Victimhood Culture

… a core concept in Governance and Institutions and Atlas100

ConceptCreepConcept description

A culture of victimhood is one characterized by concern with status and sensitivity to slight combined with a heavy reliance on third parties.

This definition and a theory of the evolution of such a culture are set out in a 2014 article by Bradley Campbell and Jason Manning (reference below) and summarized in detail by Jonathan Haidt (reference below).

Campbell and Manning (p. 715) write that in a victimhood culture:

“People are intolerant of insults, even if unintentional, and react by bringing them to the attention of authorities or to the public at large. Domination is the main form of deviance, and victimization a way of attracting sympathy, so rather than emphasize either their strength or inner worth, the aggrieved emphasize their oppression and social marginalization. … Under such conditions complaint to third parties has supplanted both toleration and negotiation. People increasingly demand help from others, and advertise their oppression as evidence that they deserve respect and assistance. Thus we might call this moral culture a culture of victimhood because the moral status of the victim, at its nadir in honor cultures, has risen to new heights.”

The culture of victimhood is contrasted with the “culture of dignity” that succeeded the “culture of honour” in the nineteenth and twentieth centuries. As summarized by Haidt (for page references and sources cited in the original, see Haidt reference below):

“Honor is a kind of status attached to physical bravery and the unwillingness to be dominated by anyone. Honor in this sense is a status that depends on the evaluations of others, and members of honor societies are expected to display their bravery by engaging in violent retaliation against those who offend them. … In honor cultures, it is one’s reputation that makes one honorable or not, and one must respond aggressively to insults, aggressions, and challenges or lose honor. … Honorable people must guard their reputations, so they are highly sensitive to insult, often responding aggressively to what might seem to outsiders as minor slights.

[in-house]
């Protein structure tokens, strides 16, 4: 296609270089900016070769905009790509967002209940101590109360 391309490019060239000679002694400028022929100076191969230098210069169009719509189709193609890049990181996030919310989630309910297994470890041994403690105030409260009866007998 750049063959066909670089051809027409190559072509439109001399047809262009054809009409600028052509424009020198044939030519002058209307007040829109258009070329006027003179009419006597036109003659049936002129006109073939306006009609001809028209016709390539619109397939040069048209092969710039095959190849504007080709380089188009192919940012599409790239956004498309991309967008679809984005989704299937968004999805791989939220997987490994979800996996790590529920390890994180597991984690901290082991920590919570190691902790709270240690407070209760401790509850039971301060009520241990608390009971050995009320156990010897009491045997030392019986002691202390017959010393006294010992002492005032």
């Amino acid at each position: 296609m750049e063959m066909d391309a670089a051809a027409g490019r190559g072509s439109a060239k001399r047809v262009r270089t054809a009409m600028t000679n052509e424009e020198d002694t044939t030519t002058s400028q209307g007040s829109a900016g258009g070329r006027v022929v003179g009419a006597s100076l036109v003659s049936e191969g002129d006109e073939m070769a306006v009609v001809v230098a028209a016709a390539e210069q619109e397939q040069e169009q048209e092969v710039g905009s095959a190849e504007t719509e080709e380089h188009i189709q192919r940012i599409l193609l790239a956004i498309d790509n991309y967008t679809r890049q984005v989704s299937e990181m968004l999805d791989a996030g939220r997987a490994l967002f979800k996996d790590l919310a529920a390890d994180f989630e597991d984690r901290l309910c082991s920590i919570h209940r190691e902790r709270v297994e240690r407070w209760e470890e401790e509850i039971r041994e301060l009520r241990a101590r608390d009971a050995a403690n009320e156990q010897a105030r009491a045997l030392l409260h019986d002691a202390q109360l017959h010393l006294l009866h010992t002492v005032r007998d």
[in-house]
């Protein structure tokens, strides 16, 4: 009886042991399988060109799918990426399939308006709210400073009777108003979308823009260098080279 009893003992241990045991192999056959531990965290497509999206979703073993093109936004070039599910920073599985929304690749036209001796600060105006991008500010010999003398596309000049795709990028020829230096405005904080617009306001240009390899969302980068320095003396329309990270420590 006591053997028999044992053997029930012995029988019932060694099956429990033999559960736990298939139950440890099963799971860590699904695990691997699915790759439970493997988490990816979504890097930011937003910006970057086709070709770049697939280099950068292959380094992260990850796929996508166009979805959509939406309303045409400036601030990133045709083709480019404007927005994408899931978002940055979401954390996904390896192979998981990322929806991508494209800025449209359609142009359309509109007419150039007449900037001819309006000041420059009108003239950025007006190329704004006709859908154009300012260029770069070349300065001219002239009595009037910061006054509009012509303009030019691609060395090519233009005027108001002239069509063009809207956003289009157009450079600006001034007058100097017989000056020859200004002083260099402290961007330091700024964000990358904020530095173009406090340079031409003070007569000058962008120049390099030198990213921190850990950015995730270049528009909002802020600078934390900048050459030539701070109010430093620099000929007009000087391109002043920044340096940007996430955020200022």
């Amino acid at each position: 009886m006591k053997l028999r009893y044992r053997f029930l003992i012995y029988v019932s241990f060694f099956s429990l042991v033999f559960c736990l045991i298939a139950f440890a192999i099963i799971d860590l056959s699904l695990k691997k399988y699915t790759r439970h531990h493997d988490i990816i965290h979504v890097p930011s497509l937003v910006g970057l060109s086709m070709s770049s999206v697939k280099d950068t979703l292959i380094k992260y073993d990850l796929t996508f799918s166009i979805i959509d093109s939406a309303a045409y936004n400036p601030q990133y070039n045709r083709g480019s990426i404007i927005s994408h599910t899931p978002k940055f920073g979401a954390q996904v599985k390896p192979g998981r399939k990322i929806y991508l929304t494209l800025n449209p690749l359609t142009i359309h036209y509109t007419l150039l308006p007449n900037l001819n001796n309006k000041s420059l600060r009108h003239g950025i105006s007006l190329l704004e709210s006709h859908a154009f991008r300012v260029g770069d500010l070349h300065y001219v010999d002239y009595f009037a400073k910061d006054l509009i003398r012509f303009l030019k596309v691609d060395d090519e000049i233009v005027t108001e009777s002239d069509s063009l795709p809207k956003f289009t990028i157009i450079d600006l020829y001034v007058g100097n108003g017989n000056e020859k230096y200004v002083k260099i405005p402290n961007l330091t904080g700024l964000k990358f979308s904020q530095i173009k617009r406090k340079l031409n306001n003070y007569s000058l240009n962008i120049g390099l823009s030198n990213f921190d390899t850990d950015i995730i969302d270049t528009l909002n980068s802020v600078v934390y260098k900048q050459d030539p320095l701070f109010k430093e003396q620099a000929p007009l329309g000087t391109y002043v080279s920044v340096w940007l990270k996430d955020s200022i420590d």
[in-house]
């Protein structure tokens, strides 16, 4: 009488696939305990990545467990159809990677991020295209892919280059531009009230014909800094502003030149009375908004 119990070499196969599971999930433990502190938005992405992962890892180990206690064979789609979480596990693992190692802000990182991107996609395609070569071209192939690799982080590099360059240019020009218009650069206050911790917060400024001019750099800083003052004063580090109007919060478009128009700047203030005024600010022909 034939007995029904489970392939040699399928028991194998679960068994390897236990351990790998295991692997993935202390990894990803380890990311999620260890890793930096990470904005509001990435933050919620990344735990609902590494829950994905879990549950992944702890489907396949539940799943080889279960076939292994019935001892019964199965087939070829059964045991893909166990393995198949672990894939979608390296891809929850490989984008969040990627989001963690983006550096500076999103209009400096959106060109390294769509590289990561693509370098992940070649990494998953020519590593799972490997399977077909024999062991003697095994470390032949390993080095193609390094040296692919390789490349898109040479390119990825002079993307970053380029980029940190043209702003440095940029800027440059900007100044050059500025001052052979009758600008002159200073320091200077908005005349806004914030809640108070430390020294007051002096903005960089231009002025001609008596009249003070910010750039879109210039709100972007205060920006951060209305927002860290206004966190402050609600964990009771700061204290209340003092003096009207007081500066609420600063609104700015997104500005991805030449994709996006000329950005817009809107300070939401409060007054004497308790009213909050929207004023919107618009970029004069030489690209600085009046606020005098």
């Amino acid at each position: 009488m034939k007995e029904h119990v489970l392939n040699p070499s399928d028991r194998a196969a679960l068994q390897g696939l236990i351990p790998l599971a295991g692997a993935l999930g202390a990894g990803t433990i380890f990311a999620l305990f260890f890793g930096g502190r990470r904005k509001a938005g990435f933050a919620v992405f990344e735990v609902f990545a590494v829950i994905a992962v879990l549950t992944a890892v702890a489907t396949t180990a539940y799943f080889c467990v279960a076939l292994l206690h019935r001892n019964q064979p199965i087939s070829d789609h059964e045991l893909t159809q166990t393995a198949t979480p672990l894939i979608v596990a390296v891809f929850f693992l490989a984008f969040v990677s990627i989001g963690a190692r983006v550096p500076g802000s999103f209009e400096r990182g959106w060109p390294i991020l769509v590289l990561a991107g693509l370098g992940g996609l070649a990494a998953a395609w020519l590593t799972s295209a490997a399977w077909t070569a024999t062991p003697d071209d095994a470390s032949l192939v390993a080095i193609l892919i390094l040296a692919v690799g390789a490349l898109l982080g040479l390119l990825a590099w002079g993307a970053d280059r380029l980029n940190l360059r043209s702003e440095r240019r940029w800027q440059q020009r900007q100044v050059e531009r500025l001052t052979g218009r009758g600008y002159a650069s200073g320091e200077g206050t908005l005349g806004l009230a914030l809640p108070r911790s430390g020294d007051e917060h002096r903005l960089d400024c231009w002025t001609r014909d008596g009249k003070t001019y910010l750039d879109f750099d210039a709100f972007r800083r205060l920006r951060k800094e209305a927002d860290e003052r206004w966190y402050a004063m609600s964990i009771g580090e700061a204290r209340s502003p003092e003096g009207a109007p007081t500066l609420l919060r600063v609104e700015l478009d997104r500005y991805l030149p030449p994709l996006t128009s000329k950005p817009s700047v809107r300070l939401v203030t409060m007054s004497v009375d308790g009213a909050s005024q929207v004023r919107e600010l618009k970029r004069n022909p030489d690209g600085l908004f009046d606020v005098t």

“The prevailing culture in the modern West is one whose moral code is nearly the exact opposite of that of an honor culture. Rather than honor, a status based primarily on public opinion, people are said to have dignity, a kind of inherent worth that cannot be alienated by others. … Dignity exists independently of what others think, so a culture of dignity is one in which public reputation is less important. Insults might provoke offense, but they no longer have the same importance as a way of establishing or destroying a reputation for bravery. It is even commendable to have “thick skin” that allows one to shrug off slights and even serious insults, and in a dignity-based society parents might teach children some version of “sticks and stones may break my bones, but words will never hurt me” – an idea that would be alien in a culture of honor. … When intolerable conflicts do arise, dignity cultures prescribe direct but non-violent actions, such as negotiated compromise geared toward solving the problem. … Failing this, or if the offense is sufficiently severe, people are to go to the police or appeal to the courts. Unlike the honorable, the dignified approve of appeals to third parties and condemn those who “take the law into their own hands.” … The ideal in dignity cultures is thus to use the courts as quickly, quietly, and rarely as possible. The growth of law, order, and commerce in the modern world facilitated the rise of the culture of dignity, which largely supplanted the culture of honor among the middle and upper classes of the West…. But the rise of microaggression complaints suggests a new direction in the evolution of moral culture.